The distribution of star formation in the central regions of spiral galaxies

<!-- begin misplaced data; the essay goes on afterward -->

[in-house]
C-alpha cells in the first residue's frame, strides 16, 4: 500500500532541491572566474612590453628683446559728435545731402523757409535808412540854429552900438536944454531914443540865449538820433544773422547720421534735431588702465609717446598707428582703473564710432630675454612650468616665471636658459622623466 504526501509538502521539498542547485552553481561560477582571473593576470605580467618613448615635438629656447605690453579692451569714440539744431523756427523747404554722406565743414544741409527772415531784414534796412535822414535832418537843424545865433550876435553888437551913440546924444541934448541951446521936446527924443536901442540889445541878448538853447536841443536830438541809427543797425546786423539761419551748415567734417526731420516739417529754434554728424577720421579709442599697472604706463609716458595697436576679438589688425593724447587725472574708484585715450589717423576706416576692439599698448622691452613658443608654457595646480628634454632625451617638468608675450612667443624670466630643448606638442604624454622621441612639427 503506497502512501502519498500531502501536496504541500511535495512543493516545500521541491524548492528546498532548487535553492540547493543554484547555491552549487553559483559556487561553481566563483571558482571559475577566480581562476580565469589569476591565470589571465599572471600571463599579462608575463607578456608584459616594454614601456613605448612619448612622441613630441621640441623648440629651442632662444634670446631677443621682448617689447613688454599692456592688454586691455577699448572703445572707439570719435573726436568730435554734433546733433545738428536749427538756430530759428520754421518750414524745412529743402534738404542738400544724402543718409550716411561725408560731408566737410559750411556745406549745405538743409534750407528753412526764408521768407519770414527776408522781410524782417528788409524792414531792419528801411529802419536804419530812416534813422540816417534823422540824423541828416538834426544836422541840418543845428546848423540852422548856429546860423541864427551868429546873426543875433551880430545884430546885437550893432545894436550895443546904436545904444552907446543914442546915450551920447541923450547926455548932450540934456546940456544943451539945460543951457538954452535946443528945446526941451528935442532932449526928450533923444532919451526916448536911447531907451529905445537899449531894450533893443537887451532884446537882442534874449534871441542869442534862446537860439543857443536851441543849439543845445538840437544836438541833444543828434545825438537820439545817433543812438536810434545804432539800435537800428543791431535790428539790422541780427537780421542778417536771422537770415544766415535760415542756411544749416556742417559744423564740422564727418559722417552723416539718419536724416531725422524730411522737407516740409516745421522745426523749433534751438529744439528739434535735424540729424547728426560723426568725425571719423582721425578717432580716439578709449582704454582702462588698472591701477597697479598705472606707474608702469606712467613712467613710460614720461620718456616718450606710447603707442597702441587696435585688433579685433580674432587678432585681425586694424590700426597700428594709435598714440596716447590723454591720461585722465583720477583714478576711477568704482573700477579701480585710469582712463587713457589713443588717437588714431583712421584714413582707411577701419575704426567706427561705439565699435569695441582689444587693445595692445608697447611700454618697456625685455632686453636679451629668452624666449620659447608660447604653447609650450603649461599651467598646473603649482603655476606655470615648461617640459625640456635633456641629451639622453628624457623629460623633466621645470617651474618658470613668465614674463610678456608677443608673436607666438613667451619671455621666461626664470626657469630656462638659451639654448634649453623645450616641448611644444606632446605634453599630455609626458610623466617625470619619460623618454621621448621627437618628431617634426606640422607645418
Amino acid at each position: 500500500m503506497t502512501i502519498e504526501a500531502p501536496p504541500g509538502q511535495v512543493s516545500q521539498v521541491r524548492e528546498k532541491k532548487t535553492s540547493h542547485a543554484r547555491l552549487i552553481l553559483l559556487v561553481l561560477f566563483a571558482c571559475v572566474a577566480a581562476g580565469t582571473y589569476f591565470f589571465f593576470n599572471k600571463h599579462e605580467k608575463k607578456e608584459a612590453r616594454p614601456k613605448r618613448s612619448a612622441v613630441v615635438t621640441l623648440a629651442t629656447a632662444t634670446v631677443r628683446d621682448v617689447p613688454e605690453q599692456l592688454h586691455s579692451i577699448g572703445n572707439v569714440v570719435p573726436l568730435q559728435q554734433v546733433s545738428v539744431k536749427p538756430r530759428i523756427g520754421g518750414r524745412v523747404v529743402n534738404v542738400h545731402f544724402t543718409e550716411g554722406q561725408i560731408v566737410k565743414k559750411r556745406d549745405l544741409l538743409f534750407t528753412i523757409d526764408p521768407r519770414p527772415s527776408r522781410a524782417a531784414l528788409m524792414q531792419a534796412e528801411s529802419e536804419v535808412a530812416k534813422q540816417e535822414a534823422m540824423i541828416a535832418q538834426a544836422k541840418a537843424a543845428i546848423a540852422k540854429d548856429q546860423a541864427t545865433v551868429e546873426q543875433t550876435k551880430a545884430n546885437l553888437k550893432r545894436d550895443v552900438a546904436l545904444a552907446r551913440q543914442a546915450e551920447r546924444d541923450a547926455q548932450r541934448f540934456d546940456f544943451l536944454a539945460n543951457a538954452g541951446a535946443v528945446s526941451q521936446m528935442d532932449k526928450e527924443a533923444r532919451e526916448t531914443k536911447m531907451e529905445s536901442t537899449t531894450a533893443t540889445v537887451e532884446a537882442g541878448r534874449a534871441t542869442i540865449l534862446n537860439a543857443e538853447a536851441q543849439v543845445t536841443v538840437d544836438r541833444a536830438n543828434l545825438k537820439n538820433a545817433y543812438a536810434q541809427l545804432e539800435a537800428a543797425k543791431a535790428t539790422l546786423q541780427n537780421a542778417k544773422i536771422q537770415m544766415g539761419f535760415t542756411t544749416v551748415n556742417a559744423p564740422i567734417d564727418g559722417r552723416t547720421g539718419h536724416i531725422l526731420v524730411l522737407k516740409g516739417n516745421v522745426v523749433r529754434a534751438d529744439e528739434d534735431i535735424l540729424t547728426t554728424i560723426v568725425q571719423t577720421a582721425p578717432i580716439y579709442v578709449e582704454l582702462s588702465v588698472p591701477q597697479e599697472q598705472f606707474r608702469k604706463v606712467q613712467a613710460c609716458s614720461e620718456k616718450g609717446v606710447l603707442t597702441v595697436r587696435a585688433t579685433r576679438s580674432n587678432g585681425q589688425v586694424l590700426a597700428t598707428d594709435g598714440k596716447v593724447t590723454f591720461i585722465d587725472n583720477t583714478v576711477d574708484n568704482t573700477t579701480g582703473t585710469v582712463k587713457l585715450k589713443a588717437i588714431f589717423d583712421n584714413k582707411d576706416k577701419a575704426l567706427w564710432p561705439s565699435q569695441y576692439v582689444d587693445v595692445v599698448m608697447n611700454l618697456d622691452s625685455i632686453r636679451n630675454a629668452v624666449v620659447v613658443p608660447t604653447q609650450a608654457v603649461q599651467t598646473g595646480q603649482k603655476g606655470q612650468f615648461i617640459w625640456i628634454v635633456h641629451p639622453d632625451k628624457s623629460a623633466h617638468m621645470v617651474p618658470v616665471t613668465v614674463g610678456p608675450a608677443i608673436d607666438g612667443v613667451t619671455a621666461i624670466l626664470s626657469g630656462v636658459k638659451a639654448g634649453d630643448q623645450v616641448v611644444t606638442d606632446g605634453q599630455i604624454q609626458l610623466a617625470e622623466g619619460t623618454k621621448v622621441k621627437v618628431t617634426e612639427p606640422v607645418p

Nuclear rings are characterized by their high star formation rates, and are believed to be the products of gas inflow towards the inner regions of spiral galaxies. We present first results from a statistical survey of these rings, aimed to provide an insight into their triggering mechanisms and star formation properties. We gathered photometric data for 22 nuclear star-forming rings from a larger H survey of nearby spirals, of which we highlight three interesting cases (NGC 1343, NGC 1530, and NGC 5953). The high-quality images reveal that the rings are comprised of several distinct star-forming clusters within a few kiloparsecs of the nucleus. We analyzed each nuclear ring to obtain morphological parameters such as ellipticity, position angle, and size. We then compute the equivalent widths of each H emitting (HII) region forming the nuclear ring. Using modern population synthesis models, we convert the equivalent widths into an estimate of the age of each cluster. In general, ages range from 1 Myr to 10 Myrs throughout the rings. We compare the ages to the positions along each ring to detect possible age-related patterns. Where a bar exists in the host galaxy, we determine the approximate intersection points of the bar to the ring to probe whether the youngest hotspots occur near this intersection. We find that three rings from the sample show age gradients or bisymmetries along the plane of the ring, and in one case the youngest cluster does indeed intersect with one of the bar's interaction points to the ring.